Bill finally puts ALR ahead of special interests


I am writing to express my alacrity to support Bill 52, the Agriculture Land Commission Amendment Act, 2018. Few bills under consideration have as immediate and direct impact for everyday British Columbians as this hallmark piece of legislation; if passed, the integrity of our farmland will be restored, and the needs of the people will be prioritized over the wants of special interest groups.
Words cannot possibly express how dissatisfied I have been over the past several years. I have, with great disdain, spent many mornings pouring over the local news questioning why on earth our elected officials would so blatantly and shamelessly side with corporate and foreign interests at the expense of our farmland.

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I have been an outspoken advocate of sensible, actionable laws and regulations aimed at protecting the Agricultural Land Reserve and our interests in ensuring that the future generations have enough arable farmland for their future food needs.
After diligent research, I have concluded that Bill 52 addresses the aforementioned concerns on three levels. Firstly, it restores the integrity of the Agricultural Land Reserve and sends a clear message that all land in the ALR will benefit from the same, strong protections.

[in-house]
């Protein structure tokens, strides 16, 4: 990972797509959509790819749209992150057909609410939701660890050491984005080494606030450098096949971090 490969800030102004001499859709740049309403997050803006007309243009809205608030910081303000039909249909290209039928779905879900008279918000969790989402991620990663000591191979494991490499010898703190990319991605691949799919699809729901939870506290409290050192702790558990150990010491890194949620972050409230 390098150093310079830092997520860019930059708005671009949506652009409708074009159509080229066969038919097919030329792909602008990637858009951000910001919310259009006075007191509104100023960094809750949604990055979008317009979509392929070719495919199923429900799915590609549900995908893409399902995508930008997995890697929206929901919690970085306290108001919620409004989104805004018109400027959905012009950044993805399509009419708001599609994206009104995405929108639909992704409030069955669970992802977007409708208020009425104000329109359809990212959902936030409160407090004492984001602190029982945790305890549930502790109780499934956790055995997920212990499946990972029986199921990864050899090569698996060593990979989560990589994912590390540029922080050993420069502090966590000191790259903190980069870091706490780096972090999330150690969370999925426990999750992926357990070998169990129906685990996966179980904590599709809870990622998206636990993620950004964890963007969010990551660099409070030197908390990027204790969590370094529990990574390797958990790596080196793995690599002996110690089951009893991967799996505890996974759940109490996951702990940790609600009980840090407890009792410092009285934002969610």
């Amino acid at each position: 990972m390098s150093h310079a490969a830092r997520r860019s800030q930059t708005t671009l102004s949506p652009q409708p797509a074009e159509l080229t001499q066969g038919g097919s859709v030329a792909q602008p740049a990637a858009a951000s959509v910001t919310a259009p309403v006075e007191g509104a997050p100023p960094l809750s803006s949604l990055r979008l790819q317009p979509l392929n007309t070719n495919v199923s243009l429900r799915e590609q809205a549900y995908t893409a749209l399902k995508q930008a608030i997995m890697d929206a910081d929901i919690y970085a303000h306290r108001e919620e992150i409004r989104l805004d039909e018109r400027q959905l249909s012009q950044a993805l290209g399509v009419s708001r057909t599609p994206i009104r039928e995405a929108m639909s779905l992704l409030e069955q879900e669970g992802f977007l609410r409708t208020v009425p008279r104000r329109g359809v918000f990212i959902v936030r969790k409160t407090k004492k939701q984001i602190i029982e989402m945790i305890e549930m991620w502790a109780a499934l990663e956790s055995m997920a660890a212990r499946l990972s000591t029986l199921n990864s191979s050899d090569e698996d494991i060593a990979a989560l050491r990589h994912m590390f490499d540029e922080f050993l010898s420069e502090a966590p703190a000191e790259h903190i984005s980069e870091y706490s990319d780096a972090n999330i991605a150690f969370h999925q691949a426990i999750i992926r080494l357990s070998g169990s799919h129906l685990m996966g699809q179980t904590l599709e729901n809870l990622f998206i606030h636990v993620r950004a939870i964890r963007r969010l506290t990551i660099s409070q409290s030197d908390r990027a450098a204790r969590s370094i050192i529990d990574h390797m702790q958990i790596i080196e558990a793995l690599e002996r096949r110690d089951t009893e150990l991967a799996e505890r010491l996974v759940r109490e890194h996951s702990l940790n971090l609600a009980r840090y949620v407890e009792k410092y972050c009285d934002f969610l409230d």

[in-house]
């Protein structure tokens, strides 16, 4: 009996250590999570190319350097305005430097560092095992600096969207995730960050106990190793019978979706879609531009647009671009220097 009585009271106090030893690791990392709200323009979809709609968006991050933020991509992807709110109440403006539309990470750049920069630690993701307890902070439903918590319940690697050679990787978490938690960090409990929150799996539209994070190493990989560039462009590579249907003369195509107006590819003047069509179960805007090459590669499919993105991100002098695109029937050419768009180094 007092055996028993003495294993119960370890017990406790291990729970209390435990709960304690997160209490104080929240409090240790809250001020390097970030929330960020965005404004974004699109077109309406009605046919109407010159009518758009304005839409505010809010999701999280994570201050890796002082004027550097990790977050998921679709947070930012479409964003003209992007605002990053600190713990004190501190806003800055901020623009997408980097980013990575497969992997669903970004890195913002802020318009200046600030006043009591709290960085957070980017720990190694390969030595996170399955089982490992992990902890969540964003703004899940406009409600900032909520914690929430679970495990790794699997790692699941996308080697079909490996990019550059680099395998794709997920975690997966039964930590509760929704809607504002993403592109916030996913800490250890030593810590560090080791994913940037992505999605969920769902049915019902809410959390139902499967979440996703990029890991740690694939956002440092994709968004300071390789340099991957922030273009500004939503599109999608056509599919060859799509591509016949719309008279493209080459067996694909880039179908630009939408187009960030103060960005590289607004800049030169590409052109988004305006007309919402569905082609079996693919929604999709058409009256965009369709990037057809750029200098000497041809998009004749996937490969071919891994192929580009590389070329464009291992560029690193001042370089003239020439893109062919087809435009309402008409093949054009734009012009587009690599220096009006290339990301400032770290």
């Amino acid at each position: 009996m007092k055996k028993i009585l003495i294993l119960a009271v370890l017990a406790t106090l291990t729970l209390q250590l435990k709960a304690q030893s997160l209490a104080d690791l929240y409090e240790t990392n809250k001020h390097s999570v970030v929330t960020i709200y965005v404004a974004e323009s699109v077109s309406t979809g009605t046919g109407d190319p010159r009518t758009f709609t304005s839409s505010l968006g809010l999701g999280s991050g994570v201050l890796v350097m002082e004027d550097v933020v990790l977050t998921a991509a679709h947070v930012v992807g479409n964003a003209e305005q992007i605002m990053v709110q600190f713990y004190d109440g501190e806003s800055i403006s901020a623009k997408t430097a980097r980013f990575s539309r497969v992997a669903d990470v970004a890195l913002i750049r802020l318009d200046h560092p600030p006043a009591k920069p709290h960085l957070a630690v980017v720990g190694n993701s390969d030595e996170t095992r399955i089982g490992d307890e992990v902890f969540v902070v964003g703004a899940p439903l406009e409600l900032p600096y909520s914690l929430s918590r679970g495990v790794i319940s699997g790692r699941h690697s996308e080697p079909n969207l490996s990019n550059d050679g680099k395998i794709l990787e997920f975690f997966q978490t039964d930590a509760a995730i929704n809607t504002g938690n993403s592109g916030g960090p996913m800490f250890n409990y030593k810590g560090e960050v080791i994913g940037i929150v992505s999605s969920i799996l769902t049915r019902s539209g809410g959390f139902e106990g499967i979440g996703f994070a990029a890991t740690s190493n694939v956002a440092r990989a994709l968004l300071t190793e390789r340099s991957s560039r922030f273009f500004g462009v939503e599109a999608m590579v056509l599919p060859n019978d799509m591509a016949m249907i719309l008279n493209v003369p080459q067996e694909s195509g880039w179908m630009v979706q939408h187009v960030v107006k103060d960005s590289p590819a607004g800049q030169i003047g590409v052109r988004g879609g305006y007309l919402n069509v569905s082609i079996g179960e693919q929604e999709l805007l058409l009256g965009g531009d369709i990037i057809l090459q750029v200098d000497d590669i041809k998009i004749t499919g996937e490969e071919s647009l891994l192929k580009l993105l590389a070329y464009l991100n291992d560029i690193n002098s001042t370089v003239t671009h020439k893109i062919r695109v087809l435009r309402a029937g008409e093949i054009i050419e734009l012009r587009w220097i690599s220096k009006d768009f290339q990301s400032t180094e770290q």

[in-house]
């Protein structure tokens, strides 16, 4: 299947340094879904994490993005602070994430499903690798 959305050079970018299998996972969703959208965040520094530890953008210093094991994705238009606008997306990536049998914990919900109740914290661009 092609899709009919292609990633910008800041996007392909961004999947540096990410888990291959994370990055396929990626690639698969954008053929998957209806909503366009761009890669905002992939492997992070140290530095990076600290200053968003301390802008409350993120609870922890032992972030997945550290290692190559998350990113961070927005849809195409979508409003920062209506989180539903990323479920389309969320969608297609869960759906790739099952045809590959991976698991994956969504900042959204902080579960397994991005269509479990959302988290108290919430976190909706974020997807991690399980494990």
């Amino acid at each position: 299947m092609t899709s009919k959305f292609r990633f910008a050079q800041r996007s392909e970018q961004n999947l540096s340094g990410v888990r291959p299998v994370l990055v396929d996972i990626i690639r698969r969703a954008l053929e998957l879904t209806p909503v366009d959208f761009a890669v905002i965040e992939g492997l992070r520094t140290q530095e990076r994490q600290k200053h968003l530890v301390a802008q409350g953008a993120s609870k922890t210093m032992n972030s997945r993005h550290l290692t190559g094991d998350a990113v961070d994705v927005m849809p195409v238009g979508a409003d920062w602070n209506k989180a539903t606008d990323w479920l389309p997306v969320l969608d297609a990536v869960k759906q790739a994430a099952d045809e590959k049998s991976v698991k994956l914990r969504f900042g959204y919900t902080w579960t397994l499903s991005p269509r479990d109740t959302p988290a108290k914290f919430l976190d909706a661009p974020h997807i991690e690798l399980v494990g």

Secondly, it stops the outrageous provisions for mega-mansions on farmland and ensures that all new houses are under 500 square metres, thereby helping to curb speculation which is driving up the cost of both farmland and residential houses in the region.

Thirdly, it appropriately cracks down on the irresponsible dumping of construction debris, waste, fill and other environmental hazards threatening the ALR.
It is increasingly important to protect the Agricultural Land Reserve given the pressures of residential development, speculation and climate change. We need only look south to California to see what is happening to their food supply, which we have also become reliant on, and ask ourselves: “Is this the future we want?”

A changing climate impacts our ability to feed ourselves, and it is increasingly evident that British Columbia should be doing everything in its power to protect farmland from all threats and liabilities.

Jack Trovato

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